* * *
Left behind, but I couldn’t look away. Her face was smooshed up against the scratched, opaque plastic, and seemed to be suffocating, for lack of air, lack of love, I don’t know, but I just left her there. If her mouth wasn’t sewn shut, if her little arms hadn’t lost all their fluff, maybe she’d fight this forced migration to the attic with the rest of the forgotten evidence. I snapped the top of the storage lid into place and silently apologized to the doll.
“Come on Mom, Bayba? Really? I don’t need her.”
My daughter huffed her disgust while getting ready to leave. Again.
She yanked her little stuffed baby doll Bayba out of the duffle bag, tossing her onto her bed across the room where she landed amidst the pillows and stuffed menagerie of otters, hippos, and moose. The girl didn’t even hesitate; she just flipped the doll out of the bag and flung her towards the bed, where she spiraled, before landing with a muffled thuuup, face down, of course, in the pillows, so no one would hear her cross-stitch tears.
The girl was returning to college. She really only visited home now, brief stays before rushing off to someplace more important. I was getting used to saying goodbye. She called campus home. I pretended not to notice.
But Bayba, usually made the trip with her, this I knew. Once on campus, was banished in a backpack or hidden in a drawer or tucked away high on a closet shelf hidden in an old sweatshirt. But she always got to go. Except not this time.
The baby doll, faded and softened with maybe hundreds of midnight washes, the doll that had helped her get this far, become this woman, was being left behind.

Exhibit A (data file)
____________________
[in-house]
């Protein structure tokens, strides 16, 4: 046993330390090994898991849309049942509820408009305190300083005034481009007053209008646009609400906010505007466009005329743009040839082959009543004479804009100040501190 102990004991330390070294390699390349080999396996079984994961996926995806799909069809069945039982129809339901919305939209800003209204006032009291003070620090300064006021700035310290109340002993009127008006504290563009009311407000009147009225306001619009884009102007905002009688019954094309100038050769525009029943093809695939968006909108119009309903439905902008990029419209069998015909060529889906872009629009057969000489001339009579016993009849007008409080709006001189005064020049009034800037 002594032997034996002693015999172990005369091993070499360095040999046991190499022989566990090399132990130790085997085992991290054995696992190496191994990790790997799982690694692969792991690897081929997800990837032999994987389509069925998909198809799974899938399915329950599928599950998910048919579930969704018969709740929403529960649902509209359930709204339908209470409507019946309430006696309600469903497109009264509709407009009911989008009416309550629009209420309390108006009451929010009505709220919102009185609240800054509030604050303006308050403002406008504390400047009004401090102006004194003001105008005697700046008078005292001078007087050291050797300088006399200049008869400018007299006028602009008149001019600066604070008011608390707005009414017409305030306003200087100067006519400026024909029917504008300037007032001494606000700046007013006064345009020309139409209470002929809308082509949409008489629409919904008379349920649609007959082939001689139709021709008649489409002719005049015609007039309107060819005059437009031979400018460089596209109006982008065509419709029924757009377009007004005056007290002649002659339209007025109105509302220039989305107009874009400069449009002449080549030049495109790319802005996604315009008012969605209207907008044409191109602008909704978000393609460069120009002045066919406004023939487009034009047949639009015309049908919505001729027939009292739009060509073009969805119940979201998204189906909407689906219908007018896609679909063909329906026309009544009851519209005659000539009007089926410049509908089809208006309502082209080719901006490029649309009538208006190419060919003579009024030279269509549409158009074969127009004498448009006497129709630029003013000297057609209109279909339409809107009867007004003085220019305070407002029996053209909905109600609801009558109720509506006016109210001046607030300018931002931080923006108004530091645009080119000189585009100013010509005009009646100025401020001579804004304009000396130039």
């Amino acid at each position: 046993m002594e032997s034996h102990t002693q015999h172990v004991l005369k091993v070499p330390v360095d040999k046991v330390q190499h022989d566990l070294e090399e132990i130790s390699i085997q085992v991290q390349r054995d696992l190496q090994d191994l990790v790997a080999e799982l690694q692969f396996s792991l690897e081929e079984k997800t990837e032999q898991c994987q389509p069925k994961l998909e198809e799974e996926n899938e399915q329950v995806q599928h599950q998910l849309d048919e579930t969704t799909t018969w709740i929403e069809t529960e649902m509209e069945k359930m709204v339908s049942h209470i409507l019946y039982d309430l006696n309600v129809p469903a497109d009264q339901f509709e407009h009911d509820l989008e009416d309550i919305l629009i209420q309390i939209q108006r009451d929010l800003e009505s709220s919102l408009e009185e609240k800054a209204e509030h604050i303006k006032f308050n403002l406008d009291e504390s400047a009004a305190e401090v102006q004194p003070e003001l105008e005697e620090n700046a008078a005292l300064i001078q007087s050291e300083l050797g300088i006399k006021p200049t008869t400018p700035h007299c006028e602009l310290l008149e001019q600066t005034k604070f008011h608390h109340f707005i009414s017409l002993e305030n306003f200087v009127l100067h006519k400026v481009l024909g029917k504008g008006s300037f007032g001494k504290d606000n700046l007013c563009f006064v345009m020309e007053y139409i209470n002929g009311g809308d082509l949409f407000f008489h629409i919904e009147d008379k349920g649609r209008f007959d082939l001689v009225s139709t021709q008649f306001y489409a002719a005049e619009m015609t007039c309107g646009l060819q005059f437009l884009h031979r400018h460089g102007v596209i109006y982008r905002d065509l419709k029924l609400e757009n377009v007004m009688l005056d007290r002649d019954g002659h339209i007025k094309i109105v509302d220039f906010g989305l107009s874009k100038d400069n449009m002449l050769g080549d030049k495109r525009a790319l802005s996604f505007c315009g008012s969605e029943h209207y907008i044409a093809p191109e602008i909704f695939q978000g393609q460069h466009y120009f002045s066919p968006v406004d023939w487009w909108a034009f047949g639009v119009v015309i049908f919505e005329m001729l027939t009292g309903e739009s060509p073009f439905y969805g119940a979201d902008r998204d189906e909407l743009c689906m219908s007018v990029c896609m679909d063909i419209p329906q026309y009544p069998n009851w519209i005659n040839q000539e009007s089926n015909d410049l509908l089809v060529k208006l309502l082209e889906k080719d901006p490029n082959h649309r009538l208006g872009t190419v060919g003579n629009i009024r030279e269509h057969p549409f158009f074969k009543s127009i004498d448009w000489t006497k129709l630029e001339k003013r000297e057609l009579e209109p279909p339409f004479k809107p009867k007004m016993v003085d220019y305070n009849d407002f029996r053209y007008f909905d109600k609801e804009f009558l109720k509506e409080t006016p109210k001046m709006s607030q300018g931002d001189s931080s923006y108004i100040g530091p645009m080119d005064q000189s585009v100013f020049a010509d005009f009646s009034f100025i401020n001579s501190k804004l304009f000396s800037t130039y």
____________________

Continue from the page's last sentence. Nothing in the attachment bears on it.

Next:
“And I don’t need this either,” she said, and pulled out the Blankey I had shoved down deep into her bag, as a surprise from home when she unpacked later. Soft and pink, the satin edges worn from thumb sucking and it smelled delicious, like the silky soft spot on a baby’s head. At least to me.
All grown up, the once inseparable Bayba and Blankey went everywhere with the girl, but were now cast aside, like her favorite jeans that fit her one summer, but not the next, after that monster growth spurt in seventh grade, and yet she refused to throw away.
Outgrowing the stuffed animals that helped them navigate childhood
They were downsized first from center stage of a bedroom full of noise and secrets, to a hidden drawer in a college dorm, to the backseat, then trunk of her car, then finally home again, but a vastly different home; a quiet empty place void of the drama that made them the perfect antidote to growing up. These soft staples that gently stewarded their girl to adulthood, then were forced into retirement long before they were ready to go.
More than once at a bedroom purge, they’d end up in the Goodwill pile until rescued in the nick of time, not by the girl anxious to grow up, but by the mom, afraid to let go. Of her. Of them. Of all of it.
Packing away a childhood of love
Reluctantly, I took them to the attic, unfolding the attic stairs – the heat spilling out and hitting me in the face as I climbed up, waist high into the darkness, and reached for the nubby chain to pull on the single glaring bulb overhead. Behind the soccer trophies and sleeping bags, past the empty fish tank and golf clubs, I reached for the cracked and duct taped crate scrawled with black sharpie with the girl’s name, filled with construction paper hands and report cards and pasta necklaces and varsity letters, then carefully wrapped Bayba in the pink blanket and put them in the box, covering them things left behind before locking the lid into place.